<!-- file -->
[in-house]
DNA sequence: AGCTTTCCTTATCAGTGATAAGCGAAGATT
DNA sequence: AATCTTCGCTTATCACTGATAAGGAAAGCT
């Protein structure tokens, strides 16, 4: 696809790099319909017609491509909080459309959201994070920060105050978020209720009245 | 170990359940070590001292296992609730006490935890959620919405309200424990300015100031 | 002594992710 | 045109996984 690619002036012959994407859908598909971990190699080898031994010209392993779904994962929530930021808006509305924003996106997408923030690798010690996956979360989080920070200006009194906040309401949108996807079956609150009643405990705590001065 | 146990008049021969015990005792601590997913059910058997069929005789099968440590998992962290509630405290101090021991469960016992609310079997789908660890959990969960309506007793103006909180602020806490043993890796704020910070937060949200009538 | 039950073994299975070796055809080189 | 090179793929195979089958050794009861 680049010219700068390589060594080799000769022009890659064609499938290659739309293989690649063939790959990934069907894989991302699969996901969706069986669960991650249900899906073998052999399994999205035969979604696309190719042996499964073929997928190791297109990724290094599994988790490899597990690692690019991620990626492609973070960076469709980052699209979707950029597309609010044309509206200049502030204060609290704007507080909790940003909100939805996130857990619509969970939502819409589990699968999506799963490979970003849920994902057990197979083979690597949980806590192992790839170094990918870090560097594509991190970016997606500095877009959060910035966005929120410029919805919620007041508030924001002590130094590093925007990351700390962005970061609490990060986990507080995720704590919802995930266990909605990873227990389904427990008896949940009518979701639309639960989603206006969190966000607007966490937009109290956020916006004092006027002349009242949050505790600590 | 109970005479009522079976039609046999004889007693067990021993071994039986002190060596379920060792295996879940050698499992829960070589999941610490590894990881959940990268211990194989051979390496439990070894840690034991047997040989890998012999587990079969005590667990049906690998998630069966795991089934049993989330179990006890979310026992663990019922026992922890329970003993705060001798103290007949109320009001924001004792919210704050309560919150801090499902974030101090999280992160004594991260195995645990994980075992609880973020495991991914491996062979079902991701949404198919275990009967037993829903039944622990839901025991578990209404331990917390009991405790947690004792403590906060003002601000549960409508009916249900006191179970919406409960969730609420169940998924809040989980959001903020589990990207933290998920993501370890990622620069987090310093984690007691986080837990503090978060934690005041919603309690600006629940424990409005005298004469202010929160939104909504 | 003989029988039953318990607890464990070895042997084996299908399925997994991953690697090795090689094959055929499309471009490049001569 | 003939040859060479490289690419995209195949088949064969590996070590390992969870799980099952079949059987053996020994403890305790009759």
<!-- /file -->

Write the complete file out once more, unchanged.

[in-house]
DNA sequence: AGCTTTCCTTATCAGTGATAAGCGAAGATT
DNA sequence: AATCTTCGCTTATCACTGATAAGGAAAGCT
């Protein structure tokens, strides 16, 4: 696809790099319909017609491509909080459309959201994070920060105050978020209720009245 | 170990359940070590001292296992609730006490935890959620919405309200424990300015100031 | 002594992710 | 045109996984 690619002036012959994407859908598909971990190699080898031994010209392993779904994962929530930021808006509305924003996106997408923030690798010690996956979360989080920070200006009194906040309401949108996807079956609150009643405990705590001065 | 146990008049021969015990005792601590997913059910058997069929005789099968440590998992962290509630405290101090021991469960016992609310079997789908660890959990969960309506007793103006909180602020806490043993890796704020910070937060949200009538 | 039950073994299975070796055809080189 | 090179793929195979089958050794009861 680049010219700068390589060594080799000769022009890659064609499938290659739309293989690649063939790959990934069907894989991302699969996901969706069986669960991650249900899906073998052999399994999205035969979604696309190719042996499964073929997928190791297109990724290094599994988790490899597990690692690019991620990626492609973070960076469709980052699209979707950029597309609010044309509206200049502030204060609290704007507080909790940003909100939805996130857990619509969970939502819409589990699968999506799963490979970003849920994902057990197979083979690597949980806590192992790839170094990918870090560097594509991190970016997606500095877009959060910035966005929120410029919805919620007041508030924001002590130094590093925007990351700390962005970061609490990060986990507080995720704590919802995930266990909605990873227990389904427990008896949940009518979701639309639960989603206006969190966000607007966490937009109290956020916006004092006027002349009242949050505790600590 | 109970005479009522079976039609046999004889007693067990021993071994039986002190060596379920060792295996879940050698499992829960070589999941610490590894990881959940990268211990194989051979390496439990070894840690034991047997040989890998012999587990079969005590667990049906690998998630069966795991089934049993989330179990006890979310026992663990019922026992922890329970003993705060001798103290007949109320009001924001004792919210704050309560919150801090499902974030101090999280992160004594991260195995645990994980075992609880973020495991991914491996062979079902991701949404198919275990009967037993829903039944622990839901025991578990209404331990917390009991405790947690004792403590906060003002601000549960409508009916249900006191179970919406409960969730609420169940998924809040989980959001903020589990990207933290998920993501370890990622620069987090310093984690007691986080837990503090978060934690005041919603309690600006629940424990409005005298004469202010929160939104909504 | 003989029988039953318990607890464990070895042997084996299908399925997994991953690697090795090689094959055929499309471009490049001569 | 003939040859060479490289690419995209195949088949064969590996070590390992969870799980099952079949059987053996020994403890305790009759």